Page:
Aviation emissions no longer included in DECC carbon calculations ?
An article in the Guardian, on cuts to subsidies for UK onshore wind turbines mentions that a recent DECC report states that the amount of renewable electricity that needs to be generated in the UK by 2020 is now magically lower, due to aviation emissions now being removed from the carbon calculations. This is news to everyone. Another recent DECC document states that: ” International aviation and shipping emissions are not currently included in the UK’s 2050 target and carbon budget system, although international aviation is included in the EU ETS. The Government must decide whether to include them by the end of 2012, or explain to Parliament why it has not done so. This decision will need to be considered alongside development of the UK’s sustainable aviation policy framework through 2012/13, which will also consider whether to adopt the previous administration’s 2050 aviation CO2 target”. So, has somebody jumped the gun?
The article in the Guardian below, about wind farms, ends with this paragraph:
The pledge to supply 15% of energy from renewables can be met despite building less generating capacity partly because since the last analysis, aviation emissions – which would have to be offset by renewable electricity in the short term at least because of the difficulty of finding affordable alternatives to kerosene – have been removed from the calculations.
The ENSG report also assumes 12% of heat and 10% of transport will be powered by renewables by 2020.
[The figures were published on the website of the Department of Energy and Climate Change (Decc) (pdf) in the past few weeks but not publicised]
This DECC document says, on Page 11 : The exclusion of energy used in the aviation sector from the overall target calculation which reduces the amount of renewable capacity required to meet the 15% target. This would also result in a reduction in the overall renewable capacity in the scenario. This reduction has been applied to wind generation capacity required as it is the main source of renewable energy. [ By 2020 ].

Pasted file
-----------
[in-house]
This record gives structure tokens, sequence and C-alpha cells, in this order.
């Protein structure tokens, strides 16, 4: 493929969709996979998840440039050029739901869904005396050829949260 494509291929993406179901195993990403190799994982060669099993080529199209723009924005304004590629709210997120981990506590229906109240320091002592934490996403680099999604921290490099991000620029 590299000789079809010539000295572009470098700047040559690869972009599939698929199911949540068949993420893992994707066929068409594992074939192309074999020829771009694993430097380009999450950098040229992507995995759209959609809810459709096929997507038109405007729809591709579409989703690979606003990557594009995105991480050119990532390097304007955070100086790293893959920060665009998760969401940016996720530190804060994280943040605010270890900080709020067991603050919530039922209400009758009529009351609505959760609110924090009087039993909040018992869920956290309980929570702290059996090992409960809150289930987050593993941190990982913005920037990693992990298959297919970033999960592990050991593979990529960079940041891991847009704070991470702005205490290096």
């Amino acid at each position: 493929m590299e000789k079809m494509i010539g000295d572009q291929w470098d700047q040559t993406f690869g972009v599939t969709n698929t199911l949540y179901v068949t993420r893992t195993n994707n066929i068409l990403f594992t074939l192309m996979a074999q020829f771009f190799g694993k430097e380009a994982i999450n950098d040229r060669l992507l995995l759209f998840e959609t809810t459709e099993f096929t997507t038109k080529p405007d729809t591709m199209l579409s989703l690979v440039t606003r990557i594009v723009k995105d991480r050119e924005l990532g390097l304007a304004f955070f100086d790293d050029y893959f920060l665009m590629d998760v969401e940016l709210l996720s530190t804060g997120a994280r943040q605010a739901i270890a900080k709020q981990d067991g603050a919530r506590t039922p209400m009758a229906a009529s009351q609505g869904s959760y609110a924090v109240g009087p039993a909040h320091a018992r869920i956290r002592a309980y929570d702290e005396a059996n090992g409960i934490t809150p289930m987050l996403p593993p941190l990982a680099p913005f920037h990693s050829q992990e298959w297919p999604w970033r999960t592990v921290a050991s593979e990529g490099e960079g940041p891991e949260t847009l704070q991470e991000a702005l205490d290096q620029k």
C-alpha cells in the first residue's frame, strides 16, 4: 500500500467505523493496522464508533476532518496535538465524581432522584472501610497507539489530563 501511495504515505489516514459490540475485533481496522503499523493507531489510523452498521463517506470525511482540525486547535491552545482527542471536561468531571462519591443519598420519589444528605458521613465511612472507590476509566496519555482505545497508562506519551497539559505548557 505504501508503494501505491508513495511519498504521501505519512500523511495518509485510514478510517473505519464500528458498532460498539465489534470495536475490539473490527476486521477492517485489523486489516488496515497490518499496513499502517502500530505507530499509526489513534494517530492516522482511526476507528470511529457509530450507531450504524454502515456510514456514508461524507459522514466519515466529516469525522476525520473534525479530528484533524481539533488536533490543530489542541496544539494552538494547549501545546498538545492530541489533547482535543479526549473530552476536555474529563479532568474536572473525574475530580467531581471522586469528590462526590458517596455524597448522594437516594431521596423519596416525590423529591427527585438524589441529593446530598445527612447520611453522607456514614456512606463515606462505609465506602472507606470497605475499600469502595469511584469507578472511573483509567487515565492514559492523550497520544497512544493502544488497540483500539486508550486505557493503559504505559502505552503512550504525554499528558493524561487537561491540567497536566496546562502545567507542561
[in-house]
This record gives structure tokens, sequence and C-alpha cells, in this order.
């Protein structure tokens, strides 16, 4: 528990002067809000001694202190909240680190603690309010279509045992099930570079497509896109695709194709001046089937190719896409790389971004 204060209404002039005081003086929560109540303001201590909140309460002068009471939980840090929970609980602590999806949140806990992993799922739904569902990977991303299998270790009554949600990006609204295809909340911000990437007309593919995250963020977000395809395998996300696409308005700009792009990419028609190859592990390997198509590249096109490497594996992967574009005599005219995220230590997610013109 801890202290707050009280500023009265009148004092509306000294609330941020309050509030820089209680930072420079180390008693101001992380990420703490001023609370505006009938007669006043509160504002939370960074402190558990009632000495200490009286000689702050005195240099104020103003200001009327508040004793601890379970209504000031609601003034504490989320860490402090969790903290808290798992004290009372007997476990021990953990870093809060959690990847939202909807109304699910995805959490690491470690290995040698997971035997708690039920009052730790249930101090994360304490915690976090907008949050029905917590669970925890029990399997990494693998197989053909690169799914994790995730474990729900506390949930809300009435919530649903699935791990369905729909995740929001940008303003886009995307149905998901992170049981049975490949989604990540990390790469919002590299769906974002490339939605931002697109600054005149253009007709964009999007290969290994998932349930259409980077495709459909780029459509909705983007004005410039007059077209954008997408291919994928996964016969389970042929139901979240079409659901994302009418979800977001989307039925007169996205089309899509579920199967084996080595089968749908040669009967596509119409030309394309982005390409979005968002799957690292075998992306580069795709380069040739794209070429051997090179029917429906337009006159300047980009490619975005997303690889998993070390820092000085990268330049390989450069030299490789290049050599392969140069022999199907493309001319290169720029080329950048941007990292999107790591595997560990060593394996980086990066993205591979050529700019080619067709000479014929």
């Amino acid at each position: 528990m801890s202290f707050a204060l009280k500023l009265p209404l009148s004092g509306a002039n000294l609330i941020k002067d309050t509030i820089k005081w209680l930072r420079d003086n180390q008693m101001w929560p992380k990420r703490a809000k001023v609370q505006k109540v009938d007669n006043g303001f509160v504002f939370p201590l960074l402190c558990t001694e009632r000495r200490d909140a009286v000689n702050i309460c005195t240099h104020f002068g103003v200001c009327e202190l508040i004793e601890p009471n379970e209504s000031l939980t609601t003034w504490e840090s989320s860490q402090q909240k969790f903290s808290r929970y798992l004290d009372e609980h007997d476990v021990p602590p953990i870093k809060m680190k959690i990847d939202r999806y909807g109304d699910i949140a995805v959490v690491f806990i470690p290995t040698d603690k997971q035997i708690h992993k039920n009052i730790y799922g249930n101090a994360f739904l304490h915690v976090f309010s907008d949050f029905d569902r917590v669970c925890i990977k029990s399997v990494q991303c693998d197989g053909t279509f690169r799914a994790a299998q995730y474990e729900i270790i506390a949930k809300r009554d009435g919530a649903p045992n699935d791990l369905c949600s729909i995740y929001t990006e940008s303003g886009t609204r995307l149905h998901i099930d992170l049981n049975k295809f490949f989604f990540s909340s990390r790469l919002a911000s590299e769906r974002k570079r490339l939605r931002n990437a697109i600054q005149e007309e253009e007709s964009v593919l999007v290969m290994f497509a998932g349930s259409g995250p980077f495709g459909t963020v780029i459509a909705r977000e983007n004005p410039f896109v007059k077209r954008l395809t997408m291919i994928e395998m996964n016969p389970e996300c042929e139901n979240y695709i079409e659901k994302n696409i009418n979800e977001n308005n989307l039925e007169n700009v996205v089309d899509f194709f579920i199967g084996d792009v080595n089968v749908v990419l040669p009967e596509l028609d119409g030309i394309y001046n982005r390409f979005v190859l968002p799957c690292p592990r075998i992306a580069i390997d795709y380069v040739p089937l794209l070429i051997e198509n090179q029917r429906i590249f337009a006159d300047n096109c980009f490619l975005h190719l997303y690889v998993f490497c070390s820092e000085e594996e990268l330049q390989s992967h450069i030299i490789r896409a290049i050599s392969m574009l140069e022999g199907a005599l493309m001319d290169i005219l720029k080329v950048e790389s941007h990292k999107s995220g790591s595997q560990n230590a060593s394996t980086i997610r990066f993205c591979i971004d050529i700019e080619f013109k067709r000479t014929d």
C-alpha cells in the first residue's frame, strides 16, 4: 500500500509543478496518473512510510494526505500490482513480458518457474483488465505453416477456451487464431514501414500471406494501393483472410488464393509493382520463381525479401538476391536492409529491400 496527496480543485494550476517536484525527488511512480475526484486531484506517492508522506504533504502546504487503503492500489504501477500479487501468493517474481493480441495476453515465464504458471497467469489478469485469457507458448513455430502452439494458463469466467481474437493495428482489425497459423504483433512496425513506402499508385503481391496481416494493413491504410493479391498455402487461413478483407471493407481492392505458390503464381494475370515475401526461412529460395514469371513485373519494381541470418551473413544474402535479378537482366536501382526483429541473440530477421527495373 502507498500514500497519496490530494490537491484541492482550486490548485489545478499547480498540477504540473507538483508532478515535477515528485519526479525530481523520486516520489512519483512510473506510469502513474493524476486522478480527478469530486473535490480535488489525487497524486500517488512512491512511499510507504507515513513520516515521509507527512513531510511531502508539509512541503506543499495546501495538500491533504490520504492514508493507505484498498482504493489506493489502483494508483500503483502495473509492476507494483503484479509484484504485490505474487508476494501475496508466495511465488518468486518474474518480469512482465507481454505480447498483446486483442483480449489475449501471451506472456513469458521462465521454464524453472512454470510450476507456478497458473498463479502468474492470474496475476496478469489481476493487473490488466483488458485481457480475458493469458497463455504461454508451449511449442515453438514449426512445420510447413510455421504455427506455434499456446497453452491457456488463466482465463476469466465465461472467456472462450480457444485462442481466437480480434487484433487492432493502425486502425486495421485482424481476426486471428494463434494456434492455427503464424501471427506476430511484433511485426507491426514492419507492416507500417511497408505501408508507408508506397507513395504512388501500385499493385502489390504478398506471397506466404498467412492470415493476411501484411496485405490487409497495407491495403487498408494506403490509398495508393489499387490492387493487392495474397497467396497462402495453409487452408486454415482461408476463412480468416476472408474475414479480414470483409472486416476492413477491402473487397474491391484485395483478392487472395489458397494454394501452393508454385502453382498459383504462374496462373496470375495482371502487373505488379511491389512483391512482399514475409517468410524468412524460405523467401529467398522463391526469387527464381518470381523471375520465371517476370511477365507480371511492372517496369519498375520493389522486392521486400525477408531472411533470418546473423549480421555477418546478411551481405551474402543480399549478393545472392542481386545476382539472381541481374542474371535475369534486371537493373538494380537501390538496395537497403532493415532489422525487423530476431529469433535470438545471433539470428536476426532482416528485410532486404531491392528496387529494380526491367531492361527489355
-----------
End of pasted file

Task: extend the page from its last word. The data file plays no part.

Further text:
on page 41:
Increase in assumed nuclear generation due to potential 10-year extensions of
existing plants. Results in lower coal generation. Differences in calculating the exclusion of energy used in aviation sector from overall target calculation reduces renewable capacity required to meet 15% target.
By contrast, shipping is not mentioned. Normally international shipping and international aviation are mentioned together.
At present, the government is considering how to include aviation in UK climate totals.
A DECC report, December 2011, called “The Carbon Plan: Delivering our low carbon future” states on Page 48 :
2.81 Domestic aviation and shipping are already included in UK carbon budgets and so will need to contribute to meeting the 2050 target. International aviation and shipping are not currently included; a decision whether to include them is due by the end of 2012.
and on Page 56:
2.109 International aviation and shipping emissions are not currently included in the UK’s 2050 target and carbon budget system, although international aviation is included in the EU ETS. The Government must decide whether to include them by the end of 2012, or explain to Parliament why it has not done so. This decision will need to be considered alongside development of the UK’s sustainable aviation policy framework through
2012/13, which will also consider whether to adopt the previous administration’s 2050 aviation CO2 target [of no higher aviation emissions in 2050 than in 2005. AirportWatch comment].
So the government is now trying to reduce the apparent total of UK carbon emissions by around 6 – 7 %, and thereby produce less renewable electricity, as a proportion of the total.
Sounds like deeply dodgy mathematics, and more sleight of hand with the figures, rather than any practical solution to either producing low-carbon electricity, or reducing carbon emissions.
It is akin to, instead of marking an exam out of 100%, reducing that to a maximum of 93%, so your previous mark of, say, 60% now appears to be 64%.
Aviation emissions are about 6.5% of the UK total
The DECC figures refer to domestic aviation, which is included in UK carbon totals, while international aviation is not.
In 2010 the UK used around 150,000 million barrels of oil equivalent. The electricity consumption was 28,230 million barrels of oil equivalent. http://www.decc.gov.uk/assets/decc/11/stats/publications/energy-consumption/2324-overall-energy-consumption-in-the-uk-since-1970.pdf
Fuel used by air transport was 12,288 thousand tonnes oil equivalent in 2010.
(Aviation is about 6.5% of UK carbon emissions, excluding radiative forcing).
Net UK emissions were 495 million tonnes CO2 and 156 million tonnes CO2 from power stations in 2010.
In 2010 carbon emissions from international aviation were 31.5 m tonnes CO2 and 8.7 m from international shipping bunkers in 2010
The carbon emissions from civil aviation (domestic, cruise) 1.3 m tonnes CO2 and
civil aviation (domestic, landing and take off) 0.5 m tonnes CO2 = 1.8 m tonnes CO2,
(which is 6.7%).
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